Wednesday, June 29, 2011

Dominican Culture through the Eyes of Children.

I was just at a neighbor's house (teaching more math), and listened in as two girls clapped their hands and sang a song.  I think it provides a pretty good perspective on how young girls see the roles of various people in this community:

Cuando era bebe, bebe, bebe,
Yo lloraba, aba, aba.

Cuando era niña, niña, niña,
Me pegaban, aban, aban.

Cuando era joven, joven, joven,
Coqueteaba, aba, aba.

Cuando era madre, madre, madre,
Cocinaba, aba, aba.

Cuando era vieja, vieja, vieja,
Pateaba, aba, aba.

Cuando era muerto, muerto, muerto,
Yo pestaba, aba, aba.

Cuando era angel, angel, angel,
Yo volaba, aba, aba.

Cuando era Dios, Dios, Dios,
Yo mandaba, aba, aba.

Cuando era el diablo, diablo, diablo,
Pelliszcaba, aba, aba.

Translated, the verses mean:

When I was a baby,
I cried.

When I was a little girl,
They hit me.

When I was young,
I flirted.

When I was a mother,
I cooked.

When I was old,
I tottered around.

When I was dead,
I stank.

When I was an angel,
I flew around.

When I was God,
I gave orders.
When I was the devil,
I pinched people!

(at this point they attack each other with pinches and the game collapses into giggling).

Knowing that their about to make the transition from little girl to young person, they add in more hip shaking than is becoming on nine-year-old girls.  Also, notice that there's no transition between 'young' and 'mother.'  Fifteen-, fourteen-, and even thirteen-year-old mothers are not unheard of here.

Basically, they cry, they get beaten, they get treated like objects, and then the only possibility for their lives is housework until they're too old to do anything useful.  And God is nothing but a demanding tyrant (not to mention the sketchy theology about turning into angels and then into God...and then into the devil).

While I have some disagreements about what happens after they die, the rest of it is depressingly true.  More than teaching English and Computers, I feel the need to teach the community not to beat their children for the same bad behavior that the adults constantly (shamelessly) model.  I'd like to teach them to overcome the oversexualization that starts at a disturbingly young age and teaches that there's nothing in between 'I like them' and 'We're having babies together.'  I could even take a page out of the not-so-radical-feminist book and teach them that women can, in fact, work outside of the home, if they so desire (or their body).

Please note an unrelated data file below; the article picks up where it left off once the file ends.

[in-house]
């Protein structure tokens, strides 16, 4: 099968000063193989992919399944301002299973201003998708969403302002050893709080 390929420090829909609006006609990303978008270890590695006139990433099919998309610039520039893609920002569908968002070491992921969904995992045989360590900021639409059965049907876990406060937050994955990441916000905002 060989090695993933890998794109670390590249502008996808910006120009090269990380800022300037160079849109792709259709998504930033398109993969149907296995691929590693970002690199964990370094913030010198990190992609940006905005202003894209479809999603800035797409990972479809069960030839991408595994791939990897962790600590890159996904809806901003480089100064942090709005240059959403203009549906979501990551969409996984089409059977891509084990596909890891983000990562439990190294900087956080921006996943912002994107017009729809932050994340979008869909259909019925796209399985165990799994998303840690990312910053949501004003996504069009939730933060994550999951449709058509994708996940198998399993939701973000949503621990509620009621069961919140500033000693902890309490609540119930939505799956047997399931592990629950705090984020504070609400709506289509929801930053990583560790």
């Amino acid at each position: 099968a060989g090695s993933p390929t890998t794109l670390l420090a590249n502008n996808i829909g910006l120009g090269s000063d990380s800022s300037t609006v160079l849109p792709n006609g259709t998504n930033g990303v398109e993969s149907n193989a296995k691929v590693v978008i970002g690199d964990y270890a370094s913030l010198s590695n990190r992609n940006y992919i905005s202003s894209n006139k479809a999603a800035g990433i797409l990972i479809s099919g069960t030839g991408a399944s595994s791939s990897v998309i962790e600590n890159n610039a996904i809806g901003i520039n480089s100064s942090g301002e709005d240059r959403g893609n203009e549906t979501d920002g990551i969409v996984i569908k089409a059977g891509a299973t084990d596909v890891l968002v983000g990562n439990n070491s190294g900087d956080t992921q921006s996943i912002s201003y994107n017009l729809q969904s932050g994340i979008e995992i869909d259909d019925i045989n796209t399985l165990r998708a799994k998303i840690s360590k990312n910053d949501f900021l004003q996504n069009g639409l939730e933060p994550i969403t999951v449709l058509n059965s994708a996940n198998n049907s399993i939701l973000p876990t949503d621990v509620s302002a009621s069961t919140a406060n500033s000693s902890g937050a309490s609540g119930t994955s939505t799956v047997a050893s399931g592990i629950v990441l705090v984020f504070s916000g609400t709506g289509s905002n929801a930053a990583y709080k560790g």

There was another game I found myself playing a couple of months ago, which they called 'malcriada' (badly-raised/misbahaved child).  It was something like playing house, except there was a mom and a daughter, and the mom was beating the daughter: kicking her, pulling her hair, telling her how stupid and worthless she was while the daughter cried.  I ended up joining in as the 'good' parent, and then the daughter would hide behind me and cry while the mom shouted insults and tried to hit her.  I usually like playing with kids, but I didn't like that game, and I ended it early.

I'm probably overreacting to this kids' game, but it's really wearing me down to be constantly surrounded by (what looks to me like) child abuse.  And seeing the kids accept it as normal and incorporate it into their games doesn't make me any happier.

Tuesday, June 28, 2011

English Classes

Things are starting to take off.  I had a busy day today, but everything seems to be going fairly well:

I started the day teaching English to kids.  I was really worried I was going to have to entertain 50+ misbehaved kids by myself for an hour, but there were more like 15, and they behaved pretty well the whole time.  We practiced colors, simple commands (stand up, sit down, look up, look down), and numbers 1-10, and I taught them "Head and Shoulders, Knees and Toes."  We still have a few days of practice before they know any of the material completely, but I'd say it was a very successful first day!  I'm still, however, worried that the class size will grown and become difficult to manage.

After class, I took a trip next door to our batey to a community center run by a group of Brazilian nuns.  They provide health and legal services to whoever needs them.  I partly just wanted to talk to someone about my frustrations in the batey (and the woman there was a wonderful and sympathetic listener), and I also needed to get some information on how to get legal documents for children without them.  The short version is that the Dominican legal system is a complicated mess that is extra troublesome for Haitians.  Gracias a Dios, the nuns have become very familiar with the system, and most of my work will simply be connecting the undocumented with the nuns who can help them.